For the prosecutor, Firmin Michel and William J. Shepp.
For the respondents, David T. Wilentz, attorney-general, Herbert J. Hannoch, John Solan, Morris Weinstein and George D. Rothermel.
Before Justices Case, Donges and Porter.
The opinion of the court was delivered by
CASE, J. The city of Camden prosecutes its writ of certiorari to review a judgment of the State Board of Tax Appeals dated August 9th, 1938, which affirmed the valuations made by J. H. Thayer Martin, State Tax Commissioner, under chapter 7, Pamph. L. 1938, of the property of New Jersey Water Company, located in, on or over the public streets, highways or other public places in the city of Camden and in twelve neighboring municipalities. The statute imposes upon every person, co-partnership, association or corporation using public streets or other public places by virtue of a state or municipal franchise a charge, denominated an excise tax, for the use of the franchise. The taxpayer is usually a public utility and we shall speak of it as such. The charge is a percentage rate calculated upon the gross receipts of the utility, and the proceeds constitute a fund which is distributed among the municipalities wherein the utility operates in proportions arrived at as follows. The utility is required, under the oath of its chief officer, subject to heavy penalty for failure to file and to accusation and conviction of the crime of perjury for willful falsification, to file with the state commissioner certain data, including, as of the valuing date, all of its property "located in, on or over any public street," &c., and the commissioner then, under the further direction of the statute, values all of the property of that utility, "located in, on or over any public street," &c., by municipalities, and apportions to each municipality such part of the gross receipts fund as is commensurate with the proportion which the value, as found by the commissioner, of the utility's property within that municipality bears to the total value throughout all of the municipalities wherein the utility operates. The property as such, except franchises, remains subject to local taxation. The Water Company is not a party to, and is not concerned with, the litigation. The property of the company is involved only in the sense that it is used as a measuring stick for the division of the gross receipts tax among the municipalities. The central idea has been in our statutory law for almost forty years, and the difficulties incident to division of the moneys has been a concurrent legislative problem.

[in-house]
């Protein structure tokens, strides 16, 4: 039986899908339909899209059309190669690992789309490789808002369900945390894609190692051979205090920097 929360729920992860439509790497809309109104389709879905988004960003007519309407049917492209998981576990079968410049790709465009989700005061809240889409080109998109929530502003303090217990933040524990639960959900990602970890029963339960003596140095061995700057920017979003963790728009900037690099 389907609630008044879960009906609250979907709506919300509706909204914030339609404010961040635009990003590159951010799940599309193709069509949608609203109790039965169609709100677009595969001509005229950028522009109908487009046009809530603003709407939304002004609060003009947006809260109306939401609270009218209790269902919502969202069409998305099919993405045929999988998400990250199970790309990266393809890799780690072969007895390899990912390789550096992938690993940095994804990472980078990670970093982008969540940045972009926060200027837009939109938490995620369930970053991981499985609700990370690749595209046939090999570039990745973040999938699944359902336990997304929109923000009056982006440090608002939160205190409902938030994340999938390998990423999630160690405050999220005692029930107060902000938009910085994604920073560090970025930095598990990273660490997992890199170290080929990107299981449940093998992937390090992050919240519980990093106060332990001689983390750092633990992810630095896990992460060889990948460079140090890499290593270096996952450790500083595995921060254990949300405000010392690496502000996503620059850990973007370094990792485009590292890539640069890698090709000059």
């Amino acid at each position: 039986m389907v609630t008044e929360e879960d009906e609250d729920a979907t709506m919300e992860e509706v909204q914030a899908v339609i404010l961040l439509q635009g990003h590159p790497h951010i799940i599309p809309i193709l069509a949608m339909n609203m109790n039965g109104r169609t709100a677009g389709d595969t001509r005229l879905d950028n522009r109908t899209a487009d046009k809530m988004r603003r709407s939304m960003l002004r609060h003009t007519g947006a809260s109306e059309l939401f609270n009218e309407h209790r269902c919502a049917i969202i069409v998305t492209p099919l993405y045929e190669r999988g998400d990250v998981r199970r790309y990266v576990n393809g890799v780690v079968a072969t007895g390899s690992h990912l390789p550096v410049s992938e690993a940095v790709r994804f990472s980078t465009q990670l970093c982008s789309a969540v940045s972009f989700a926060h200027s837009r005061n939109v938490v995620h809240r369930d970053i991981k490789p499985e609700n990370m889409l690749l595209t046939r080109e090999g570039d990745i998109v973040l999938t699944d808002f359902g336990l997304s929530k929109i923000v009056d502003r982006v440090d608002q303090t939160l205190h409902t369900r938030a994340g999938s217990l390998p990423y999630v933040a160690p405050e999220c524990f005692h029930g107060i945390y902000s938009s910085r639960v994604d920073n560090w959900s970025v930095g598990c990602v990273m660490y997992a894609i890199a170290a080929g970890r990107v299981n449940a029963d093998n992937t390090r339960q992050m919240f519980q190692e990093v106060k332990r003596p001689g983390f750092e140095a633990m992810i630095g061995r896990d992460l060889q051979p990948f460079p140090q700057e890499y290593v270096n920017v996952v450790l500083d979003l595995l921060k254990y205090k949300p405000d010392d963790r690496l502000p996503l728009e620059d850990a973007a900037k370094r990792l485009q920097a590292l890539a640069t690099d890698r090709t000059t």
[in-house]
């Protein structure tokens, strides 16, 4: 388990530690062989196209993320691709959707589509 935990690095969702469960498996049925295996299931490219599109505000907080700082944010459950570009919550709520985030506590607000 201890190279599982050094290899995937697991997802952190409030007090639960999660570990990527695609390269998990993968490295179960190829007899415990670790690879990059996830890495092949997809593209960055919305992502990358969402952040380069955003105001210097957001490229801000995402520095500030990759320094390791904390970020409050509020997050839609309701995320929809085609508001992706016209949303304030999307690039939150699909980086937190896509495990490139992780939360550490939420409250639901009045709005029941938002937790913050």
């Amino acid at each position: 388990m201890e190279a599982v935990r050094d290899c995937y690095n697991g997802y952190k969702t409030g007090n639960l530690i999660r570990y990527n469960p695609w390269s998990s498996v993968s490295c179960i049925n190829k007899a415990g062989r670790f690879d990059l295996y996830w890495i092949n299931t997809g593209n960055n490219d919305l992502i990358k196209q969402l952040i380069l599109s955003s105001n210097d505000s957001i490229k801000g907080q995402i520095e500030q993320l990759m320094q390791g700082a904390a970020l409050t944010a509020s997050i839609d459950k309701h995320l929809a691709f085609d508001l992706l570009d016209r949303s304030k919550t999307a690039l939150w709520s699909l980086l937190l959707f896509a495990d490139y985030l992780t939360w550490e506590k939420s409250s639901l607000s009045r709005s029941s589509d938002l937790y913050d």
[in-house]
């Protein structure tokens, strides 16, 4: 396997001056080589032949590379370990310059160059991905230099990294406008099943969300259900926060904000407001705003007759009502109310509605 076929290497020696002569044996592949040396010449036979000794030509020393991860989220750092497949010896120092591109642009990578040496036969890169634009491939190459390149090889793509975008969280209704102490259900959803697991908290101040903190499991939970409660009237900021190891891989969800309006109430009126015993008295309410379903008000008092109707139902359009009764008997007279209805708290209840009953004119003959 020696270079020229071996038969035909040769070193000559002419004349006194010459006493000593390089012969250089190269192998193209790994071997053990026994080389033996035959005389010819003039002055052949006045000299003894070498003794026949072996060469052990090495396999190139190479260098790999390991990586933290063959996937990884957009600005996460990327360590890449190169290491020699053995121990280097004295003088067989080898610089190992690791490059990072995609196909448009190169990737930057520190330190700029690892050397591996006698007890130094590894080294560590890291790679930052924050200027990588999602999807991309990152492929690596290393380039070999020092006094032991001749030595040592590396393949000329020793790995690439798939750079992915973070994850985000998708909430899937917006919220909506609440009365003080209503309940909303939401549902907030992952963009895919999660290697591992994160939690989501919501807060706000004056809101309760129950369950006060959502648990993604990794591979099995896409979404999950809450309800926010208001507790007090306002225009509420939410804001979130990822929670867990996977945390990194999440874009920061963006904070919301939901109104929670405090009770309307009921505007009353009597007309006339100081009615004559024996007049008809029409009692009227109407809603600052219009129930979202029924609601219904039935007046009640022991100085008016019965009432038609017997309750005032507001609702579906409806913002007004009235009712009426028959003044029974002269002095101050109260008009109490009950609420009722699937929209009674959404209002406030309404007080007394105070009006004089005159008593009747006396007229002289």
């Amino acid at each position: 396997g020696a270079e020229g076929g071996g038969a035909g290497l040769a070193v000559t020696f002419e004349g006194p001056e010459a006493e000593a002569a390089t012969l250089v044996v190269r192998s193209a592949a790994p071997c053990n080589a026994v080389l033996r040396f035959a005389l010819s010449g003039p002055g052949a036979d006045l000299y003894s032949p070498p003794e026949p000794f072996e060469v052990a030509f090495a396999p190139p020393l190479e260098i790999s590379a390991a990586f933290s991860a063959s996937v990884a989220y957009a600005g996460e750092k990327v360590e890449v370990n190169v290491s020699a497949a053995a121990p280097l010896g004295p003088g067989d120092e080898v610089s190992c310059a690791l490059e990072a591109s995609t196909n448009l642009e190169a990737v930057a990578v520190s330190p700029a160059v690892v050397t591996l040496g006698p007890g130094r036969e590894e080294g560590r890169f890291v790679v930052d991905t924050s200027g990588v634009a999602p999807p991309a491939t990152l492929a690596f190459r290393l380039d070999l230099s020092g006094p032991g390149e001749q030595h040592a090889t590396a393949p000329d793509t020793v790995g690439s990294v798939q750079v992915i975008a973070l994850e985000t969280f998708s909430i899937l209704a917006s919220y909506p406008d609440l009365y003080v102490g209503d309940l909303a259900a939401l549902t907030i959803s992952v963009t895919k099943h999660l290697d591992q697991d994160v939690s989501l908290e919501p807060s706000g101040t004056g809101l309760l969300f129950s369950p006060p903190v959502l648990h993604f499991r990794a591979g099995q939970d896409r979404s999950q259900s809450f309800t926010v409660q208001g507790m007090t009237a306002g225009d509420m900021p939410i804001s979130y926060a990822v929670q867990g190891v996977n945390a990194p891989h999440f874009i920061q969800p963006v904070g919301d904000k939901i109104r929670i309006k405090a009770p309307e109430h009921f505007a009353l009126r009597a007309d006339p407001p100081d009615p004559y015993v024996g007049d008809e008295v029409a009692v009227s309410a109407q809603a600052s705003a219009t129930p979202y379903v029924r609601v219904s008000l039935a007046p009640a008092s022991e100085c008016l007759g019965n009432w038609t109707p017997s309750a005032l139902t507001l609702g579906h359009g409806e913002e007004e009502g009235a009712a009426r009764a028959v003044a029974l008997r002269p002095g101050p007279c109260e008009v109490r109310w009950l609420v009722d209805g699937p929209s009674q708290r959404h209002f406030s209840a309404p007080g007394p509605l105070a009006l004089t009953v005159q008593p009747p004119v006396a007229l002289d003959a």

Prosecutor's points are, first, that sections 5 and 2(c) of the statute contain an unlawful delegation of legislative power and therefore are unconstitutional in that they offend paragraph 1, section I, article IV of our State Constitution: "The legislative power shall be vested in a Senate and General Assembly;" and, second, that the tax commissioner did not determine value in accordance with the statutory authority.
Section 5 of chapter 7, Pamph. L. 1938, provides that:
"For the purpose of securing a fair and equitable apportionment of the excise taxes imposed by this act upon a uniform basis among the several municipalities, the State Tax Commissioner shall annually * * * establish a valuation as herein defined * * * of the property of each taxpayer located in, on or over any public street, highway, road or other public place in each municipality in this state. * * * the State Tax Commissioner shall certify to the governing body of each of the several municipalities * * * entitled to receive a portion of the excise taxes imposed by this act such valuation of such property located in such municipality and his valuation of such property located in each other municipality, to the end that the several municipalities may have a basis for estimating the amount of the tax imposed by this act to be apportioned to each such municipality. * * *."
Section 2(c) provides that: